Collapse of Earth's magnetic field may have fueled evolution of life 600 million years ago

A diorama of leaf-like and jellyfish-like organisms on the seafloor.
Diorama of Ediacaran sealife displayed at the Smithsonian Institution. (Image credit: Ryan Somma)

A near collapse of Earth's magnetic field may have paved the way for life to evolve past the microscopic stage. 

New research on ancient rocks from South Africa and Brazil suggests that Earth's magnetic field underwent a major weakening about 591 million years ago. This corresponds to a time period called the Ediacaran (about 635 million to 541 million years ago), when both the atmosphere and the oceans may have become more oxygen-rich and living things evolved to be larger and more mobile than previous life-forms. The new findings suggest that the weakening of the magnetic field enabled this oxygen boost, which, in turn, led to a new phase of evolution.

"If we're right, this is a pretty profound event in evolution," study leader John Tarduno, a planetary scientist at the University of Rochester in New York, told Live Science. 

The findings could have implications for how life might arise on other planets, Tarduno added, and highlights the way that the geology of the deep Earth influences the atmosphere and surface. 

Earth's magnetic field is driven by the movements of the planet's iron-rich core. Today, the field owes its strength to the churn of the outer liquid core, which is driven by heat released from the solid inner core as it crystallizes at the rate of about a millimeter per year. 

Related: What if Earth's magnetic field disappeared?

Before the inner core solidified, though, Earth already had a magnetic field, which was driven by the churn of the entirely liquid core releasing heat to the mantle, or middle layer. Over time, as the core cooled and the temperature difference between the mantle and the core shrank, this heat release became less and less efficient, reducing the churn and thus weakening the magnetic field. 

An illustration of Earth's magnetic field, the Earth, the solar wind, the flow of particles. Research suggests the magnetic field nearly collapsed around 600 million years ago, and that may have set the stage for the evolution of complex life. (Image credit: Naeblys/Getty Images)

The new study, published May 2 in the journal Communications Earth & Environment, suggests that this weakening reached its most serious 591 million years ago, when it was 30 times weaker than it is today, the researchers found. They determined this by studying tiny crystals in rocks formed just below Earth's surface. The rocks and crystals cool over tens of thousands to hundreds of thousands of years, capturing an average picture of the magnetic-field strength over that time period.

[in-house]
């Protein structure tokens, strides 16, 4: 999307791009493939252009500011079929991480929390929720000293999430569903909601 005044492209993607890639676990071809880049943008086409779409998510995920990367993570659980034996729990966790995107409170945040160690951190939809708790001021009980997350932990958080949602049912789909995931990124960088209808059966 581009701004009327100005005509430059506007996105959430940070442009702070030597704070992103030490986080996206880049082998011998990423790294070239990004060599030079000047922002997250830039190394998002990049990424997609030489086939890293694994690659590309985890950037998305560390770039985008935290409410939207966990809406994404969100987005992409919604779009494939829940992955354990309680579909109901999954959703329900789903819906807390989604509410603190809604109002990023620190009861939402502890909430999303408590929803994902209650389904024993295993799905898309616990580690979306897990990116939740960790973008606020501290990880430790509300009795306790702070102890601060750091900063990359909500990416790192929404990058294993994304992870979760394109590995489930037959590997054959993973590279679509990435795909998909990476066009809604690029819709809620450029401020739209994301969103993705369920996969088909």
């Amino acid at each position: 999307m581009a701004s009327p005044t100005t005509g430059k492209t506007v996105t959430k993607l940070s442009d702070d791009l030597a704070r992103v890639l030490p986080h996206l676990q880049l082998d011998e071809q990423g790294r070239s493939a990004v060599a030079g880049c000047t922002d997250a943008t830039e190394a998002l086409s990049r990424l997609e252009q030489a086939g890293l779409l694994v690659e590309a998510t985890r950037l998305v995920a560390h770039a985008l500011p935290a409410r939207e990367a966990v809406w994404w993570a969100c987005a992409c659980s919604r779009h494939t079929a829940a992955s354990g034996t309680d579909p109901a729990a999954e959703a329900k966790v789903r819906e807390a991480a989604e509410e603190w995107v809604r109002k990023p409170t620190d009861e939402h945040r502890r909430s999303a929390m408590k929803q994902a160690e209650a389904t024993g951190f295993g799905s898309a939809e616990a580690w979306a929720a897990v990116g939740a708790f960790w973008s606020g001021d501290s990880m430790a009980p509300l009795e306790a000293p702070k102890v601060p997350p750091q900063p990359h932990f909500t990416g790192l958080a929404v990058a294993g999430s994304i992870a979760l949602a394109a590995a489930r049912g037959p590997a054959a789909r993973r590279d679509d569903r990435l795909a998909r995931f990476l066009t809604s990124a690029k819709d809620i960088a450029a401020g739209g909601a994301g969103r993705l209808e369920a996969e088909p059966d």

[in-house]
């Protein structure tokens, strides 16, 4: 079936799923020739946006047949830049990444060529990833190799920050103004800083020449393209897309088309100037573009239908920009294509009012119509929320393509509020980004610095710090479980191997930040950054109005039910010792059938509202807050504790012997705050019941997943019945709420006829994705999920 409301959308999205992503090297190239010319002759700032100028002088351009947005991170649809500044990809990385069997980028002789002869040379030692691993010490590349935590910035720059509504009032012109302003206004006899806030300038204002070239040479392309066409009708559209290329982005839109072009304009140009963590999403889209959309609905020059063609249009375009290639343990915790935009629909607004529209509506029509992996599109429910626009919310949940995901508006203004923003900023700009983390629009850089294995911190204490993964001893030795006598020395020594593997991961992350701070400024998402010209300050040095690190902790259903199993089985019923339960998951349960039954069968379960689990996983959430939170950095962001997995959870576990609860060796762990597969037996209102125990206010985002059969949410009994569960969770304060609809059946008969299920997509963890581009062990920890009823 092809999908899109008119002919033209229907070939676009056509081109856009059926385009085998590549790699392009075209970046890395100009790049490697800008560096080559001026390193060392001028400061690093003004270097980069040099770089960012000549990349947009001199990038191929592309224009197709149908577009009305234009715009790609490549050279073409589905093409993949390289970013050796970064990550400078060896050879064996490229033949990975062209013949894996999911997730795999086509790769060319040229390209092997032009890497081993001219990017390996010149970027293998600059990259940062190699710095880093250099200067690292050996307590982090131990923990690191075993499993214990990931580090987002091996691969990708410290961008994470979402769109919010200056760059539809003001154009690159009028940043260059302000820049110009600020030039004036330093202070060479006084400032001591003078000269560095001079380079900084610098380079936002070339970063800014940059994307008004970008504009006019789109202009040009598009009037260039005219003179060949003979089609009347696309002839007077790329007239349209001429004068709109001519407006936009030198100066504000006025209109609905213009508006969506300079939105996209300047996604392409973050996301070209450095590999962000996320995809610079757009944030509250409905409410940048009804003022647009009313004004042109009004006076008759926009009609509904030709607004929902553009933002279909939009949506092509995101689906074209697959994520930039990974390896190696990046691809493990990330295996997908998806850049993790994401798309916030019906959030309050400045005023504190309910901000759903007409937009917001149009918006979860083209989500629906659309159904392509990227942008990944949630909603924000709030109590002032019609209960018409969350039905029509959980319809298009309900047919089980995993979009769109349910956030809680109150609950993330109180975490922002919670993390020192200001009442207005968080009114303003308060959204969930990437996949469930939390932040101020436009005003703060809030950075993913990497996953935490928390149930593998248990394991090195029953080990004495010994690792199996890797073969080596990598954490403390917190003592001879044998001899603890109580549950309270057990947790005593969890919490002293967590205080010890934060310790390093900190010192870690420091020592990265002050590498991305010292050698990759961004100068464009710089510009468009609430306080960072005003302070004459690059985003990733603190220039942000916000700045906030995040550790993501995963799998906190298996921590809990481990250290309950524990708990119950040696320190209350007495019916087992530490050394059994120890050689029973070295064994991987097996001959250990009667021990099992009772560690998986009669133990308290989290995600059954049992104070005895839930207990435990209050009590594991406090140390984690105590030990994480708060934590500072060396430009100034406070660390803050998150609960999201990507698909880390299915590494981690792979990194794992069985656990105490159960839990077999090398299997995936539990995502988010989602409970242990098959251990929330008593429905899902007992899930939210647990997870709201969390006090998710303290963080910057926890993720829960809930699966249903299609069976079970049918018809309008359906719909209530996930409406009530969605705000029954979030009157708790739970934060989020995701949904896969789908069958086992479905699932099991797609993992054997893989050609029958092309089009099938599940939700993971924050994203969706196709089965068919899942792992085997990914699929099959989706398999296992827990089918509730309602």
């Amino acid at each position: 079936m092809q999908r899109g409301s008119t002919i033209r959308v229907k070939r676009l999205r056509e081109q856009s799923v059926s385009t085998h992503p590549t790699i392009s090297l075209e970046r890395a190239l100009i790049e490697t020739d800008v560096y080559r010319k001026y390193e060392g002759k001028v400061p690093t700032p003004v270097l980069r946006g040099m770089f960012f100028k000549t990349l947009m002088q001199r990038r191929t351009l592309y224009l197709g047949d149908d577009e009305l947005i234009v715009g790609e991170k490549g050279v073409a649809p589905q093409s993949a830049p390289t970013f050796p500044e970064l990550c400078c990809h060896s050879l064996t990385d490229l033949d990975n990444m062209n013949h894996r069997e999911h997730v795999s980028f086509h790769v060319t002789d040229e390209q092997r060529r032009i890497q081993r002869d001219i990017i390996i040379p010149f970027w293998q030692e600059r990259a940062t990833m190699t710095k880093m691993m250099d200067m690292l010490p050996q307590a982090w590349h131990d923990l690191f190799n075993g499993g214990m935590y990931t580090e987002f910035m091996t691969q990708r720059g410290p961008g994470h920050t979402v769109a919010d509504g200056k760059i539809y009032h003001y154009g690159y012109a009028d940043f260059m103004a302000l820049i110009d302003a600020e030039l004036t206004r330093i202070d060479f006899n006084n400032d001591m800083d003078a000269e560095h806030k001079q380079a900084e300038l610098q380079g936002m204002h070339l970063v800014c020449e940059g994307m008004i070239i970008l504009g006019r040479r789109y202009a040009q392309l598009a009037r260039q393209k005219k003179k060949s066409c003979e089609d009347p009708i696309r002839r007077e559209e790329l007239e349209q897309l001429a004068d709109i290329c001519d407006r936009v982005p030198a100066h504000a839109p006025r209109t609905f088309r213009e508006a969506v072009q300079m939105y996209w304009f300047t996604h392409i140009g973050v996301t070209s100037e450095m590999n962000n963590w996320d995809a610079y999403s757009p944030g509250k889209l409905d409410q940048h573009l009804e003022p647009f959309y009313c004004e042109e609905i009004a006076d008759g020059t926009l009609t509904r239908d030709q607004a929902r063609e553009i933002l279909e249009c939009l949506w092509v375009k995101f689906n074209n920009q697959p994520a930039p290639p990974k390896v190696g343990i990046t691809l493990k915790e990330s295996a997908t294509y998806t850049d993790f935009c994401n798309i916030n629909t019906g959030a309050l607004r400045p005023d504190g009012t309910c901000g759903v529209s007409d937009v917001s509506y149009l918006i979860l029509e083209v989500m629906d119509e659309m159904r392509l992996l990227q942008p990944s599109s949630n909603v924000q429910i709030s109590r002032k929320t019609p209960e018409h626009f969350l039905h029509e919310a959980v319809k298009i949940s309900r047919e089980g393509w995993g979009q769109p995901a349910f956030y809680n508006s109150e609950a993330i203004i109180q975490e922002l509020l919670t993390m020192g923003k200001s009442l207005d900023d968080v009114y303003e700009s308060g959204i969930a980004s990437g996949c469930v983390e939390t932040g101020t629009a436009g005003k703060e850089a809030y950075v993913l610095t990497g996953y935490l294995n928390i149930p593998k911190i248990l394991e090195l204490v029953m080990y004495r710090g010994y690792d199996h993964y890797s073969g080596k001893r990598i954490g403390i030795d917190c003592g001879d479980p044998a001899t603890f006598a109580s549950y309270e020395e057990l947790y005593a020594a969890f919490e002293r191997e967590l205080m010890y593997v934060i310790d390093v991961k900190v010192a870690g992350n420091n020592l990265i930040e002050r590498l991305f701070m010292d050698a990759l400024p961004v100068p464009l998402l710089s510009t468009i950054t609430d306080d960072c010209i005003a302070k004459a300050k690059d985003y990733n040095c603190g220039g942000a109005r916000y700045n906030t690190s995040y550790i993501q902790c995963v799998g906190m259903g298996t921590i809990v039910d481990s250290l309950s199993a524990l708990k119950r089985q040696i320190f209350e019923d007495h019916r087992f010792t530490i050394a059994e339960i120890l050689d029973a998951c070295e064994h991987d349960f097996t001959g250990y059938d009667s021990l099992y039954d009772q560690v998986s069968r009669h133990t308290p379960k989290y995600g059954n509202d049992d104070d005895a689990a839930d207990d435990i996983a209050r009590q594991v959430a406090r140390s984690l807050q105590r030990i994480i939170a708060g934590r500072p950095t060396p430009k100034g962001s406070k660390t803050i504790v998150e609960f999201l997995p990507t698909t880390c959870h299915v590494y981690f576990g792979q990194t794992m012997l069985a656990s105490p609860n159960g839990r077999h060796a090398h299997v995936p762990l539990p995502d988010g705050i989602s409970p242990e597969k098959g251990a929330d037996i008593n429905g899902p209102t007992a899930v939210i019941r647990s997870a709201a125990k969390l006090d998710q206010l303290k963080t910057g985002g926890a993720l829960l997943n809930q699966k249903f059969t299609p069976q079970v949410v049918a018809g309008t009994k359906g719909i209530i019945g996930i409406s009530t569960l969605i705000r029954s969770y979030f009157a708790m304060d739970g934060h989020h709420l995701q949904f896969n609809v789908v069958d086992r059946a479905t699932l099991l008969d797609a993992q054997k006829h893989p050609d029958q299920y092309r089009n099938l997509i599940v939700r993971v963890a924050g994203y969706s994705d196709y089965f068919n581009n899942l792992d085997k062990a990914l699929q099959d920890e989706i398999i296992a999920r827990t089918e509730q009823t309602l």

In rocks just over 2 billion years old, the magnetic field was about as strong as it is today. This suggests that the heat transfer from the liquid core started to wane around the Ediacaran, Tarduno said.

"By the time we get to the Ediacaran, the field is sort of on its last legs; it's dying," he said.

At some point, the magnetic field may have disappeared altogether, he said. But then, the new driver of the magnetic field kicked up as the core started to crystallize, saving the field. 

The approximately 26 million years of weak field strength overlaps with the Ediacaran oxygenation, and that may be no coincidence, Tarduno said. The magnetic field wraps around Earth like a protective blanket, but at the North and South poles, the field lines head straight off into space. When the field is weak, this open area around the poles expands. The gap allows hydrogen molecules to escape into space. Fewer hydrogen molecules mean fewer molecules for oxygen to bind to, translating into more free oxygen in the atmosphere and oceans. 

This sudden supply of extra oxygen may have given organisms the opportunity to grow larger and become more mobile. 

Earth may have gotten lucky with the timing. Had the field stayed weak for too long, Tarduno said, the exposure to unshielded space would have stripped away much of the planet's water. 

"We need the Earth's magnetic field to preserve water on the planet," he said, "but it is sort of an interesting twist that during the Ediacaran, the really weak magnetic field may have helped accelerate evolution." 

Stephanie Pappas
Live Science Contributor

Stephanie Pappas is a contributing writer for Live Science, covering topics ranging from geoscience to archaeology to the human brain and behavior. She was previously a senior writer for Live Science but is now a freelancer based in Denver, Colorado, and regularly contributes to Scientific American and The Monitor, the monthly magazine of the American Psychological Association. Stephanie received a bachelor's degree in psychology from the University of South Carolina and a graduate certificate in science communication from the University of California, Santa Cruz.